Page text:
* SCR1031, Pearce's (by way of Ward Connerly) anti-affirmative action amendment to the state constitution.

*SCR1038, Sen. Ron Gould's "F-U" to the federal government. Actually, he refers to it as "assertion of sovereignty" under the Tenth Amendment to the U.S. Constitution.

Whew! That's a lot, enough for any three weeks in the Senate, but we aren't even halfway through the committees.

- Wednesday, Senate Veterans and Military Affairs will meet at in SHR2. The highlight here looks to be a striker to SCR1004 (text not available as yet). The name attached to it (Harper) and the title of it are what leads me to believe that this one will be particularly bad - "American Sovereignty Restoration Act."

- Wednesday, Senate Public Safety and Human Services will be meeting at 8:30 a.m. in SHR3. Highlights here include SB1138, Sen. Linda Gray's definition of and penalties for the already-illegal-under-federal-law partial-birth abortions; and strikers to SB1206 (relating to abortion) and SB1448 (relating to "healthcare distinctive; guardian decisions"). The language of the strikers isn't yet available, so that last may be harmless, but this week, that isn't a safe assumption.

- Wednesday, Senate Healthcare will meet at 9 a.m. in SHR1. As expected from a committee chaired by Sen. Carolyn Allen, this agenda is filled with measures that actually help Arizonans.

- Wednesday, Senate Finance will meet at 1:30 p.m. in SHR3. Highlights here include SB1324, Senator Barbara Leff's proposal to reduce the corporate income tax rate by almost 35%; SB1325, Leff's and Barto's proposal to let private insurers issue health coverage policies that don't offer certain heretofore mandatory coverages. This one should have been titled "Health insurers: enhanced profit margins."

- Wednesday, Senate Education will meet at 1:30 p.m. in SHR1. 9 out of the 12 items on the current agenda have Sen. John Huppenthal's name attached to them. These include strikers to SB1196 (Education Omnibus) and SB1375 (student information; written request) for which language isn't available yet, and SB1386, making it easier for charter schools to renew their charters, and for longer periods of time. The highlight, though, is Huppenthal's SB1393, a bill to compel public schools to accomodate students' private religious views in assignments, grading, and expression of those views, even in a hateful manner, in school.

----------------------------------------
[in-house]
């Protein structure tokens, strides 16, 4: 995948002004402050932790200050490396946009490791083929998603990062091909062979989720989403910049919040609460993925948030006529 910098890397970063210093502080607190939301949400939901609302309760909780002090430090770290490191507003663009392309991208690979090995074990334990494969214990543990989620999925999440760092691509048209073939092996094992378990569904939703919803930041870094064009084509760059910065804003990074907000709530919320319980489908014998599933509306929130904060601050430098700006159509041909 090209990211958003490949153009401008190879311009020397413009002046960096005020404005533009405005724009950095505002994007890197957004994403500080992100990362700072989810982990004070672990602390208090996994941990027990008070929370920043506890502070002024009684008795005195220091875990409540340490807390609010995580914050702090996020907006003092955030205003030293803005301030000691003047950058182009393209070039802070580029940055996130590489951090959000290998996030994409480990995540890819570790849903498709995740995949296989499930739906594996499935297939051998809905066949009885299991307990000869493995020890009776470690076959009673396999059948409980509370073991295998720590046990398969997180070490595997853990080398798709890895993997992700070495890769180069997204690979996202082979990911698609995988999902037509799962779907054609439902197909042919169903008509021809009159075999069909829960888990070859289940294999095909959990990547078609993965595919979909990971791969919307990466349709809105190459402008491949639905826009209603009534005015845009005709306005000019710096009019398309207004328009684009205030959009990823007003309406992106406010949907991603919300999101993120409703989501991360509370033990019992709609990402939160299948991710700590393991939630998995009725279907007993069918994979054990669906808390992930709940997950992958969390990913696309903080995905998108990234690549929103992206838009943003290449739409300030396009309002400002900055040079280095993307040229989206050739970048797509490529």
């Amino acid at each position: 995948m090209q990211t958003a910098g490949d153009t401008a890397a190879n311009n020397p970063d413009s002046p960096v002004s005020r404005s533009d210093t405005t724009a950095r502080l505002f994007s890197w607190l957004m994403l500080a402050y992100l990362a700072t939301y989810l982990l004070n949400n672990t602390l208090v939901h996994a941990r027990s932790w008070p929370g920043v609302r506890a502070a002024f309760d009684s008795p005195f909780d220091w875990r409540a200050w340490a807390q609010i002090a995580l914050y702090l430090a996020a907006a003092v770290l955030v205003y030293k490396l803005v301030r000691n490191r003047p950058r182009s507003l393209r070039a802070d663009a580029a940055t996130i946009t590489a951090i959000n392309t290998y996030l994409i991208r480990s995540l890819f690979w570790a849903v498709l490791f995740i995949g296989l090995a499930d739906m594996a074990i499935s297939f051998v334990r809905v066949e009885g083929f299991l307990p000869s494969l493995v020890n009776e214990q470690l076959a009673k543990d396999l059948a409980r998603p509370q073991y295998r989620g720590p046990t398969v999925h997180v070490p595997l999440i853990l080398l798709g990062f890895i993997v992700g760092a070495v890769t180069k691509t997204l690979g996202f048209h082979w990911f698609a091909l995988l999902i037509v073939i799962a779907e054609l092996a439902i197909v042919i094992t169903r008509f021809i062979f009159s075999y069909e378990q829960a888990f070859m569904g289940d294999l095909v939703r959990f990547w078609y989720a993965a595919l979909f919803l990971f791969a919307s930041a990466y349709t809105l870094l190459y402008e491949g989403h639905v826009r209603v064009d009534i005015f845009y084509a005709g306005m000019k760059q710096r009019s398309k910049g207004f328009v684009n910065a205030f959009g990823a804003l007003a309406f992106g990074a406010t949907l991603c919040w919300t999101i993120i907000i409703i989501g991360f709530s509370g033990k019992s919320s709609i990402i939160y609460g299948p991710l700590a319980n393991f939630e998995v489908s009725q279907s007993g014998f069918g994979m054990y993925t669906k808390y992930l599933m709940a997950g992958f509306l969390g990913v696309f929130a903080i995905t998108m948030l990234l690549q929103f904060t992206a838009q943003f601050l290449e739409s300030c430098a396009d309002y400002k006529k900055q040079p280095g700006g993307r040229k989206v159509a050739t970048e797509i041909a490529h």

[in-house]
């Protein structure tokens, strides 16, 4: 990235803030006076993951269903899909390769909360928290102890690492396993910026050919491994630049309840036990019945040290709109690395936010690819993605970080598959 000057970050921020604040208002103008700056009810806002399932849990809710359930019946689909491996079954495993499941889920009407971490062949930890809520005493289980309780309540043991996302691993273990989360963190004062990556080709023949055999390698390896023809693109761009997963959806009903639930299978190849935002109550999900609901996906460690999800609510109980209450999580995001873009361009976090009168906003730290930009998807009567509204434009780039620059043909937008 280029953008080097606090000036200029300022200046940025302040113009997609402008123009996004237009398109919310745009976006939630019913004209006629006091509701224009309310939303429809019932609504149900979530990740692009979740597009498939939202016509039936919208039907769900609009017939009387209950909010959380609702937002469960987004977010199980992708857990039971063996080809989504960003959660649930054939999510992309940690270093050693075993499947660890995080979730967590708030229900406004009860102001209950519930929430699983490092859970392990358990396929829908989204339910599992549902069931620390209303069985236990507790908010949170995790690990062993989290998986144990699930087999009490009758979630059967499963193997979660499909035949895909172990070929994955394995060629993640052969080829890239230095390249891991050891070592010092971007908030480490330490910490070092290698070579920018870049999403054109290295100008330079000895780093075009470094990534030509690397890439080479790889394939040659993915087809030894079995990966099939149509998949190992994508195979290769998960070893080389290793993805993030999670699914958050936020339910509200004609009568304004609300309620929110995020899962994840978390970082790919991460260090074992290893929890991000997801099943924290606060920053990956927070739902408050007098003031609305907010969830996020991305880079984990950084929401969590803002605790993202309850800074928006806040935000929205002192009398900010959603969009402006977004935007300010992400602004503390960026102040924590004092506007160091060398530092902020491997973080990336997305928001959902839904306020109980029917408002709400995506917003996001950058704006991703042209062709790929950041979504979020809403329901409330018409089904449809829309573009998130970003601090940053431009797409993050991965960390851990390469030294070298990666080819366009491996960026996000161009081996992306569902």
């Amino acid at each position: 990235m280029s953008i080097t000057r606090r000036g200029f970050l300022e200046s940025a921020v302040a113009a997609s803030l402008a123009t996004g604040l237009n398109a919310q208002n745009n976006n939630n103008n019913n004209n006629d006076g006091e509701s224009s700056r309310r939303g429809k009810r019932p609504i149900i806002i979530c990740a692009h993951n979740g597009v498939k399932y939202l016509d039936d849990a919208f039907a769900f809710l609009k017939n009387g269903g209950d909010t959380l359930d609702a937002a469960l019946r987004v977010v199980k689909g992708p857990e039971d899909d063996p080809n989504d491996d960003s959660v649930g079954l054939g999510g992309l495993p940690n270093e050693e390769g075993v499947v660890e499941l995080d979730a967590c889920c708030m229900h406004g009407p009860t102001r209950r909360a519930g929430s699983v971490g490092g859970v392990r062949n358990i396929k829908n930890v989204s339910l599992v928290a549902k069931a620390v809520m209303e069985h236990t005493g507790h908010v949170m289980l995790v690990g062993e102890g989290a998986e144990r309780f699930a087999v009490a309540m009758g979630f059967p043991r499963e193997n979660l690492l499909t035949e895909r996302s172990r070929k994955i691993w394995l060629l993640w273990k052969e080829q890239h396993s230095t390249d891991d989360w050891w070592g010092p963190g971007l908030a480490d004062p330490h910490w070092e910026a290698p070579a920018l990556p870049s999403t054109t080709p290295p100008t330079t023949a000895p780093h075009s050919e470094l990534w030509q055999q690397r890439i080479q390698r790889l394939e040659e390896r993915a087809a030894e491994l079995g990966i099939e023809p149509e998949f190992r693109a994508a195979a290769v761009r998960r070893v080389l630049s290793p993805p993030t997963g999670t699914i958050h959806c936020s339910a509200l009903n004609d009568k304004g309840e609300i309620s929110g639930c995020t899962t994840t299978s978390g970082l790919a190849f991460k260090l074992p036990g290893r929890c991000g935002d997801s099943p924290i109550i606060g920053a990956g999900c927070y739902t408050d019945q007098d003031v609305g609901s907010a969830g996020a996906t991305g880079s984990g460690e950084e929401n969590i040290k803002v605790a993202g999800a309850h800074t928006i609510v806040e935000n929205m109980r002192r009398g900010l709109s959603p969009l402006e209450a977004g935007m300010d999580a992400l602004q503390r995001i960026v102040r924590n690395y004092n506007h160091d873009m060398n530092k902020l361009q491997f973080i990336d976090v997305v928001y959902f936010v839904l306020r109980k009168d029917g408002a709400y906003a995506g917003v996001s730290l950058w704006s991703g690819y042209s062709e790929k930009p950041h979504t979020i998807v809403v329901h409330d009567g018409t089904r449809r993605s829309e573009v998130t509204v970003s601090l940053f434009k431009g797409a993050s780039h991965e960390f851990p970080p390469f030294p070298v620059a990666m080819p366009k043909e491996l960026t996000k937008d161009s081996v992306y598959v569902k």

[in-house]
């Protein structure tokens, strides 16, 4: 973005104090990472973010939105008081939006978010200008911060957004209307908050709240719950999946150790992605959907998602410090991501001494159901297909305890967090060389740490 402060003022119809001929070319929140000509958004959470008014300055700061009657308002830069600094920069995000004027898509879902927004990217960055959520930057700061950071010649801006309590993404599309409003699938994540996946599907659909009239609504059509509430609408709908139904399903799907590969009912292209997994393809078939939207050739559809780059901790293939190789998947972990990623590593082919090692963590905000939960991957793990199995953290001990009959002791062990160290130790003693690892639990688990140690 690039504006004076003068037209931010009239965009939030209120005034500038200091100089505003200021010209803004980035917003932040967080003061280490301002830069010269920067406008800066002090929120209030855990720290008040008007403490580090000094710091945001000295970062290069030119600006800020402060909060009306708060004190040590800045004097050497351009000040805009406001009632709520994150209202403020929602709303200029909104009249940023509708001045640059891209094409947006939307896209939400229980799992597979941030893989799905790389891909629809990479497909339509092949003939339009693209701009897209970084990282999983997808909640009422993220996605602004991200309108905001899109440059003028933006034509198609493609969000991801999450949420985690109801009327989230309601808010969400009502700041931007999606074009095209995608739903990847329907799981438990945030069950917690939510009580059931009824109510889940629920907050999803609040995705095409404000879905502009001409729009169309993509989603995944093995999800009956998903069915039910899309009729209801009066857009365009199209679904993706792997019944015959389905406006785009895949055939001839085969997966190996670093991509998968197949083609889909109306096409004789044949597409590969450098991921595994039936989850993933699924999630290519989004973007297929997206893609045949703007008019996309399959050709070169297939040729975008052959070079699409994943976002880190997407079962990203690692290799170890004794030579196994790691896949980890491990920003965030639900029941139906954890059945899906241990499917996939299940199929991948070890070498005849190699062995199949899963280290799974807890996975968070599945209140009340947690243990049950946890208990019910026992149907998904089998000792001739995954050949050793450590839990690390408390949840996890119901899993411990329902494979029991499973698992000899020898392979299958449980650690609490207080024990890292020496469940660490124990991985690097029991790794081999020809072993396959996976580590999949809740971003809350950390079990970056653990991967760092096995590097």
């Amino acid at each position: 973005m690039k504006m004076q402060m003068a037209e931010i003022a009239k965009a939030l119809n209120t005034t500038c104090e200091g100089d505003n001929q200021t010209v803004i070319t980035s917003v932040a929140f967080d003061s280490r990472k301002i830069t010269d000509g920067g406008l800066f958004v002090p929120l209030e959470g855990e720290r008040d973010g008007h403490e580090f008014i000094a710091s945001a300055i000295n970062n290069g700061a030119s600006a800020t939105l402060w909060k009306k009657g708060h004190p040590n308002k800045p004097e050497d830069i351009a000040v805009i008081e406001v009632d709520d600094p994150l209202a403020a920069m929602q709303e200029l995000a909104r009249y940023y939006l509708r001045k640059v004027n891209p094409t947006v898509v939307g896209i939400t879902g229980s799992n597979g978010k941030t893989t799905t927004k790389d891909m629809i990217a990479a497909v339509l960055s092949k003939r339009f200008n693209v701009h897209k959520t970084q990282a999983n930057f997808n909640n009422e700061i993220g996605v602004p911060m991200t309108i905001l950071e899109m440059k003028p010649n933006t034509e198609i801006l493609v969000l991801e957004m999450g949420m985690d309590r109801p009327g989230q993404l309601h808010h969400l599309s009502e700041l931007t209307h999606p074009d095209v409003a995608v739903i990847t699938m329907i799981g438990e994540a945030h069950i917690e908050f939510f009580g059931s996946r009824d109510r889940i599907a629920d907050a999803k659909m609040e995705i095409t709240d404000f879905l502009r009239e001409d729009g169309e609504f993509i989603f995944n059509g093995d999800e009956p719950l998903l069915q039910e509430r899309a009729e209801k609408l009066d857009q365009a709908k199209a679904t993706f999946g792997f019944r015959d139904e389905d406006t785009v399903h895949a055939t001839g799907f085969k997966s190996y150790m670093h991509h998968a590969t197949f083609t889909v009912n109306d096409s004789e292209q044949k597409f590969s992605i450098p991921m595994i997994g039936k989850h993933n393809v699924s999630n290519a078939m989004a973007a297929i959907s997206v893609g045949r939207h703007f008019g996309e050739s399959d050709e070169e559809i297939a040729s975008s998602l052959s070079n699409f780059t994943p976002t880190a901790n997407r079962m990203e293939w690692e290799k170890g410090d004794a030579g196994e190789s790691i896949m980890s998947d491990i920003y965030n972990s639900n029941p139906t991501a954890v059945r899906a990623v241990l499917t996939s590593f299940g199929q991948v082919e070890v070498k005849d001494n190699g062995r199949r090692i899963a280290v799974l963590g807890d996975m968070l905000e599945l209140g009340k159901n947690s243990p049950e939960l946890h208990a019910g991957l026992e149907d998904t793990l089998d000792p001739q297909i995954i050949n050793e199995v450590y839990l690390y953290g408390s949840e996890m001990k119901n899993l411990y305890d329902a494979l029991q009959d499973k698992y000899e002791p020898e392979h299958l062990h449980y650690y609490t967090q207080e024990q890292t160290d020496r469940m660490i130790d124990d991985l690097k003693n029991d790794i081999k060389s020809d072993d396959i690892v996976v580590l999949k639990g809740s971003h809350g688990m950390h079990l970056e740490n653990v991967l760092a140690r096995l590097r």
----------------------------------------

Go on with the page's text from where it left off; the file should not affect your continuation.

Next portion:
- Thursday, Senate Retirement and Rural Development will meet at 9 a.m. in SHR3. Short agenda thus far.

- Thursday, Senate Government Institutions will be meeting at 9:30 a.m. in SHR1. Highlights here include Sen. Jack Harper's SB1109, a move to make it easier for political candidates and committees to strike voters from the rolls of registered by letting them submit names of voters they think are dead to the Secretary of State's website and SB1171, Russell Pearce's ban on new state agency regulations.

...There's some interesting stuff going on at other bodies/agencies this week, but those matters can wait for tomorrow.



Jen said...

I have no idea where to begin bashing on this laundry list. I don't know how you do it or why you'd ruin a beautiful weekend to parse through all the legislative hate and discrimination to put it out eloquently and free of interjection for all of us here.

The last little piece of "business" (which in my house means "poop"), re: voters the candidates or committees think (wish) are begging for more and more elections to be subject to court intervention because Jane Doe was turned away and thought dead though she had the pulse and the documentation to prove otherwise.

Man, next time my gals and I are up in PHX we have to meet you for a drink.

I hear there's a progressive candidate workshop coming to town. Free. :::hint, hint:::

cpmaz said...

Well, it wasn't really ruining a beautiful weekend - my work schedule includes Saturdays. I did that post to help me decompress after the end of the week.

The situation at the Senate is bad, but it looks even worse than usual because what they would normally have spread out over 5 or 6 months they are pushing through in 2 or 3 weeks.

I'd love to meet for a drink if we can synch up our schedules.

That progressive candidate workshop sounds like a great idea. What are you running for? :)